Indoor farmers coming to Douglas

Local Bounti co-founder Craig Hurlbert

Local Bounti co-founder Craig Hurlbert


On Thursday, new Douglas County indoor farming technology company Local Bounti Corp., was approved for $1 million in tax abatements by the Nevada Governor’s Office of Economic Development Board.

Based out of Hamilton, Mont., the company will be required to create 65 jobs in the first two years of operation at an average weighted hourly wage of $26.69. 

According to the state, the company will make $10.5 million in capital investment within the first two years of operation and generate $10.7 million in net new tax revenues over 10 years. 

Local Bounti is the only new firm to be approved for abatements outside of Clark County, according to the state.

“We have had a very productive year coming out of the pandemic,” said Development Board Executive Director Michael Brown. “After having 16 companies approved for abatements in September, the GOED Board approved nine more companies (Thursday). The companies choosing Nevada are making a major investment in our state. I am also encouraged by the quality of the jobs they are creating.”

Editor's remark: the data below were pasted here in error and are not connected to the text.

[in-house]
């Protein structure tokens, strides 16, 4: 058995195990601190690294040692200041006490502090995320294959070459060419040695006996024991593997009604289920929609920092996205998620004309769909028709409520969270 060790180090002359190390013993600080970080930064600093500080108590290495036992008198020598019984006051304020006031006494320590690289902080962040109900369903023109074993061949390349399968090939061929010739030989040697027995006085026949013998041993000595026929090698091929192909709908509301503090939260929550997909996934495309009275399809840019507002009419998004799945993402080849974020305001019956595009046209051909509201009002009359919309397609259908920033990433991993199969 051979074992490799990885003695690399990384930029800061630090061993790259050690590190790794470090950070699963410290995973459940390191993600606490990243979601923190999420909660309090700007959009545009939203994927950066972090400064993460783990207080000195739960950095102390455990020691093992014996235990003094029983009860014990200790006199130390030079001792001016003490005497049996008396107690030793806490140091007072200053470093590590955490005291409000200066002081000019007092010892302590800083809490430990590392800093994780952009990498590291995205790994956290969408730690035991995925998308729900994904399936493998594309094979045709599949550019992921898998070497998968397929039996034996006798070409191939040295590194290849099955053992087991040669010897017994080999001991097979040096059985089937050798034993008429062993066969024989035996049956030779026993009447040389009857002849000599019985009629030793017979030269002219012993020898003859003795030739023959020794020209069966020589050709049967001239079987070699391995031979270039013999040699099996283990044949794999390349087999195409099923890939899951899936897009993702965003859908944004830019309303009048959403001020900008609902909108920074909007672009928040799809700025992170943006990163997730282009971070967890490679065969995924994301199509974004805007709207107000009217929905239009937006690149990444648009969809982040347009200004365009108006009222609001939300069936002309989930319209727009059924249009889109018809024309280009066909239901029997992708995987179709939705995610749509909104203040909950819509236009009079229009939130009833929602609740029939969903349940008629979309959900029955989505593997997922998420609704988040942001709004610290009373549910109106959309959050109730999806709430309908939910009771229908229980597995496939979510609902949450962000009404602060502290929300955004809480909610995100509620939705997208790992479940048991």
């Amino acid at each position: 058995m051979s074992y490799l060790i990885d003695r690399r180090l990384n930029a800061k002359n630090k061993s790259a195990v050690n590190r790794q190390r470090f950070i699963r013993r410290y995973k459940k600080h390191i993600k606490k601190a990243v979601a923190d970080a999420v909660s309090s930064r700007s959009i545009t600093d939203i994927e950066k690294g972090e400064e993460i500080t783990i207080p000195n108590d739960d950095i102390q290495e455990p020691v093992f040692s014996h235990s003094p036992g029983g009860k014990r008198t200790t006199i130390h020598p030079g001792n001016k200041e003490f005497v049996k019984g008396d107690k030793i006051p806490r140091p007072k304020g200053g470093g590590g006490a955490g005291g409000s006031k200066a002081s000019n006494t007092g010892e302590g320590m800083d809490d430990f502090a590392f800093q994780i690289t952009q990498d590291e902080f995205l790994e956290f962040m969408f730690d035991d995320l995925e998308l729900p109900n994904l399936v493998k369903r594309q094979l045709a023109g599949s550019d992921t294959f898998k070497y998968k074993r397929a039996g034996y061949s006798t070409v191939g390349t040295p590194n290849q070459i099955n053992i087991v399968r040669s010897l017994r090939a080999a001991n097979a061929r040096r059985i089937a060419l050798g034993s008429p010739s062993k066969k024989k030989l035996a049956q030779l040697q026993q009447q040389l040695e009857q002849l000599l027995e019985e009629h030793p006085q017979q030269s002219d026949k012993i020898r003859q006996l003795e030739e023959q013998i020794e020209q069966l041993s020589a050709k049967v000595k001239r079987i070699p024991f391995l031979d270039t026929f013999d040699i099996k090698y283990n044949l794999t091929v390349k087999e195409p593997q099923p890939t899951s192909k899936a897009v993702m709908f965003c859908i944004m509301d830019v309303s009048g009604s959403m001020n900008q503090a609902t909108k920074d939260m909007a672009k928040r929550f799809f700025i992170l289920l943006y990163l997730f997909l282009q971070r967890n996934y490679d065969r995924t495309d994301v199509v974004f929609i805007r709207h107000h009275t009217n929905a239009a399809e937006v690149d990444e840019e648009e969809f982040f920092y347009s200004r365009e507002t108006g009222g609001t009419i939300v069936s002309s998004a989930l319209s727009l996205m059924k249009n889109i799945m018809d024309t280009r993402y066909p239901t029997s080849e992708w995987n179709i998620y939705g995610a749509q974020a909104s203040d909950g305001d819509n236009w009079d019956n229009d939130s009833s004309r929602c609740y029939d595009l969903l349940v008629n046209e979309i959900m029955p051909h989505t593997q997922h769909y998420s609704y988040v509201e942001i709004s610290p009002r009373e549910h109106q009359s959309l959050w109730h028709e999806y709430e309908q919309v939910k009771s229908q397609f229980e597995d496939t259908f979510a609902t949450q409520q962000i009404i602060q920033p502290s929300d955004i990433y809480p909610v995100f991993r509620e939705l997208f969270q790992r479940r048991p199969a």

Just before Thanksgiving, Bounti Local announced the closing of an approximately $1.1 billion business combination with Leo Holdings III Corp., a publicly traded special purpose acquisition company. 

As a result of the closing of the business combination, Leo was renamed Local Bounti Corp. The common stock and public warrants of Local Bounti began trading on the New York Stock Exchange on Nov 22 under the ticker symbols “LOCL” and “LOCL WS,” respectively.

According to the announcement, Local Bounti is a controlled environment agriculture company operating an advanced indoor growing facility in Hamilton, Mont. 

“Reaching retail shelves in record time post-harvest, Local Bounti produce is superior in taste and quality compared to traditional field-grown greens,” the company said.

The company grows non-genetically modified produce 365 days a year without pesticides or herbicides and less water than conventional outdoor farming methods. 

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